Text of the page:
Losing a job would bring anyone down. Add to it a tight job market and financial stress. It seems like anyone unemployed for at least a year would clearly have reason to be depressed. However, a new study shows that only 20 percent of the long-term unemployed have experienced depression.
Some think the news here is that one in five were depressed. Anyone who has lost a job and struggled to find a new one, however, would actually be surprised at how low the percentage is. It also begs the question are they more depressed than average Americans because they are having trouble finding a job, or are they having trouble finding a job because they are depressed?
New research shows that unemployed adults in the U.S. are more than twice as likely to have been treated for depression than adults who are employed. “The longer that Americans are unemployed,” according to the study author Steve Crabtree, “the more likely they are to report signs of poor psychological well-being.”
According to data from the Gallup-Healthways Well-Being Index, depression rates doubled for those who were unemployed for at least a year compared to those who had only been unemployed for a little over a month. A Gallup telephone poll questioned 356,599 Americans, of which 18,322 had been unemployed for all of 2013.
During the calls, 5.6 percent of those who were working full-time acknowledged that they were being treated for depression or are depressed. For those unemployed, the rate was 12.4 percent. However, if someone had been unemployed for more than a year, the percent of those who had dealt with or were currently dealing with depression jumped to 19 percent.
It is not a revolutionary finding that people lose faith and optimism when they have been longer, but the Gallup folk developed some interesting statistics. They asked the unemployed participant whether they believed they would find a job in the next month. It should be no surprise that the longer people had unemployed the less optimistic they were about their chances.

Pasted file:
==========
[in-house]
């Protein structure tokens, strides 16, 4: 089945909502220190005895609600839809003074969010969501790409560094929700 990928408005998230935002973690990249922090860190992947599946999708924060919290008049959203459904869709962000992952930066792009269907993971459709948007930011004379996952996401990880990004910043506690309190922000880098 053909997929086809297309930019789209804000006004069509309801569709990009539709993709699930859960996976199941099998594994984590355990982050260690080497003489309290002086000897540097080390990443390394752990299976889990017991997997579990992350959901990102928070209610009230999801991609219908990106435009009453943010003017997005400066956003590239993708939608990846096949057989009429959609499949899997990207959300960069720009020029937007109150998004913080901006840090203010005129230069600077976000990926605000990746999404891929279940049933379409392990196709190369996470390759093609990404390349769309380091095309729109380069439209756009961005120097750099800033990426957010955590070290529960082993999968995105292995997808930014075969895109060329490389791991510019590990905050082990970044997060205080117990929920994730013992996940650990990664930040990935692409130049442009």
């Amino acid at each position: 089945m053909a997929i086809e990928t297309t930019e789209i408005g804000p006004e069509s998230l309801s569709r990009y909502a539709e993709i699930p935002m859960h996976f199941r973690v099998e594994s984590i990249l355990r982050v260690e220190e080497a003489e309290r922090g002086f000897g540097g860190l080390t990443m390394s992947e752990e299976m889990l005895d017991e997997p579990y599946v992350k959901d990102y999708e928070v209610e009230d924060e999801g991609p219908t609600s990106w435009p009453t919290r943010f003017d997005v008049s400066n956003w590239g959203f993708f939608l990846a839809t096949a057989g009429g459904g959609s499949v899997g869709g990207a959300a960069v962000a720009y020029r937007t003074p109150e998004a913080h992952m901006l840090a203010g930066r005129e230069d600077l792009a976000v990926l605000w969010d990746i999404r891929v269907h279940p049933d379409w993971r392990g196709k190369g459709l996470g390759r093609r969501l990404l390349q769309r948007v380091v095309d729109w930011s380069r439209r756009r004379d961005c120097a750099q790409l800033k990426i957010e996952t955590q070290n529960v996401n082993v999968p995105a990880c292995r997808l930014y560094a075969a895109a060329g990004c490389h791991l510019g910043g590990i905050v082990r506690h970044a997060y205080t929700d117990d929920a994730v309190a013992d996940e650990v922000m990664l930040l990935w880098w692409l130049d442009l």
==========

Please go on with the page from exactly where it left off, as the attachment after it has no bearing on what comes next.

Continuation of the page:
Seven out of 10 who have been out of work five weeks or less believed they would get a job within the next four weeks. For those unemployed for a year or more, fewer than three in 10 thought they might find a job in the next month. This drop in optimism clearly increases the risk of long-term unemployed dropping out of the workforce completely.
The long-term unemployed, unfortunately, have solid reasons to be less optimistic, since they are actually discriminated against in the job market. A 2012 study found that employers would rather hire people with no relevant experience who were out of work for less than six months, then people with solid experience who had been unemployed longer.
How big is the problem? The U.S. Bureau of Labor Statistics reported that 9.8 million Americans were unemployed in May. Of those, 3.4 million have been out of work at least 27 weeks, at which point they are considered to be long-term unemployed.
Coupled with depression, the job search is even more dismal for the long-term unemployed than it was in the beginning. The longer a person grapples with negative emotions, the harder it gets to overcome, which is why the longer-term unemployed become “stuck” and often give up. That is what makes it so surprising that depression was found to affect only 20 percent of those who have been unemployed long-term; given the economic picture in recent years, one would think it would actually be higher.
By Dyanne Weiss
Los Angeles Times